They also claim that all libraries would be reimbursed and the MLA is in favor of the proposal. District libraries would not be reimbursed for their losses, since the reimbursement from the State of MI will be for public safety “essential services” (police, fire, ambulance, etc). Please review the reimbursement worksheet put out July 7th by the MI Dept. of Treasury, which I found on the Michigan Municipal League website (see below).

    The 15,000 jobs created will be at the cost of the taxpayers as it will take more employees in State Government to handle the reimbursements to all of our communities and more time for community assessors to audit for the next 20 years that this will take to eliminate the tax (see below). Who knows how long it will take to reimburse local communities for their losses, while Lansing holds their money.

    I am for elimination of the personal property tax, but I cannot stand dishonest information put out that can influence voters! The legislature is to blame for this faulty legislation and ballot proposal and now this group of business leaders are joining the party. Please get the FACTS out there!

    There is a copy of the State Treasury form (ppt-reimbursement-worksheet.xls) for reimbursement on the Michigan Municipal League blog.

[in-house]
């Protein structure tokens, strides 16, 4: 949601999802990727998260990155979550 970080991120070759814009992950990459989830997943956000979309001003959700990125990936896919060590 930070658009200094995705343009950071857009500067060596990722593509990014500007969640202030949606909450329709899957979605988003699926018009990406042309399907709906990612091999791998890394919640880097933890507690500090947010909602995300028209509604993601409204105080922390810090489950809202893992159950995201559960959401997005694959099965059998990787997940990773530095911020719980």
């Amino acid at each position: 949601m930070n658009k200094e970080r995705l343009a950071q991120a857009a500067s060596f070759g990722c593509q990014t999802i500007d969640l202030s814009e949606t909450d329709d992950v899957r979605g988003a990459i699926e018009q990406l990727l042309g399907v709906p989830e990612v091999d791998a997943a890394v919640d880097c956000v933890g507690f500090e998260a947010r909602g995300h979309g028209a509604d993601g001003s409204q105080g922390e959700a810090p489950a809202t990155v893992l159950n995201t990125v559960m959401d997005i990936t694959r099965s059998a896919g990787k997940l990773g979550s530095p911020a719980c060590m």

Treasury Releases PPT Reimbursement Calculator
    Posted on July 8, 2014 by Samantha Harkins
    The Department of Treasury has released a personal property tax reimbursement spreadsheet to help members calculate their reimbursement amounts under the legislation the Governor signed in March. You can view the spreadsheet and determine your community’s reimbursement amount here: ppt reimbursement worksheet

    Samantha Harkins is the Director of State Affairs for the League handling municipal finance issues. She can be reached at sharkins@mml.org or 517-908-0306

    1. Pamela

      I had the same (or similar) thought about depreciation of the business equipment. Why would any competent businessman be paying taxes on the original value of their business equipment? Depreciation schedules are explained in a Wikipedia article on Modified Accelerated Cost Recovery System (MACRS) which is used by all states except California. I hope that business owners are aware of this.

      1. Lisa

        Glad to see someone bring up depreciation on furniture, fixtures and equipment. My expectation as a citizen is that my legislature will write ballot proposals that are specific and understandable. Proposal 1 is neither. I hope voters will pay more attention to the facts, rather than the ads and do some digging. Thanks for this analysis and for the thoughtful comments.